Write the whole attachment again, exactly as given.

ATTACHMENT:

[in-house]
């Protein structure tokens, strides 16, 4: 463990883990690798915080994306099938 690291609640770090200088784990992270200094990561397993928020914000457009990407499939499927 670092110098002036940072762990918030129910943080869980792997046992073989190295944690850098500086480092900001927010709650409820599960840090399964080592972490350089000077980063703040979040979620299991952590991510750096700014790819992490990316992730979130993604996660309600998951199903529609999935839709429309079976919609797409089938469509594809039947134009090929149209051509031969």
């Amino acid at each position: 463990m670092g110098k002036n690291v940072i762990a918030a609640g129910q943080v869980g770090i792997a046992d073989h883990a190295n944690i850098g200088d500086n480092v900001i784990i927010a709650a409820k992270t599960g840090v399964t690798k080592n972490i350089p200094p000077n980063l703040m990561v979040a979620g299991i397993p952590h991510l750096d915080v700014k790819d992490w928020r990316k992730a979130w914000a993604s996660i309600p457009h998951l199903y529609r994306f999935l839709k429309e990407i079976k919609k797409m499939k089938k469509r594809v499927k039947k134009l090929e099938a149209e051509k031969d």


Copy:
[in-house]
């Protein structure tokens, strides 16, 4: 463990883990690798915080994306099938 690291609640770090200088784990992270200094990561397993928020914000457009990407499939499927 670092110098002036940072762990918030129910943080869980792997046992073989190295944690850098500086480092900001927010709650409820599960840090399964080592972490350089000077980063703040979040979620299991952590991510750096700014790819992490990316992730979130993604996660309600998951199903529609999935839709429309079976919609797409089938469509594809039947134009090929149209051509031969």
């Amino acid at each position: 463990m670092g110098k002036n690291v940072i762990a918030a609640g129910q943080v869980g770090i792997a046992d073989h883990a190295n944690i850098g200088d500086n480092v900001i784990i927010a709650a409820k992270t599960g840090v399964t690798k080592n972490i350089p200094p000077n980063l703040m990561v979040a979620g299991i397993p952590h991510l750096d915080v700014k790819d992490w928020r990316k992730a979130w914000a993604s996660i309600p457009h998951l199903y529609r994306f999935l839709k429309e990407i079976k919609k797409m499939k089938k469509r594809v499927k039947k134009l090929e099938a149209e051509k031969d």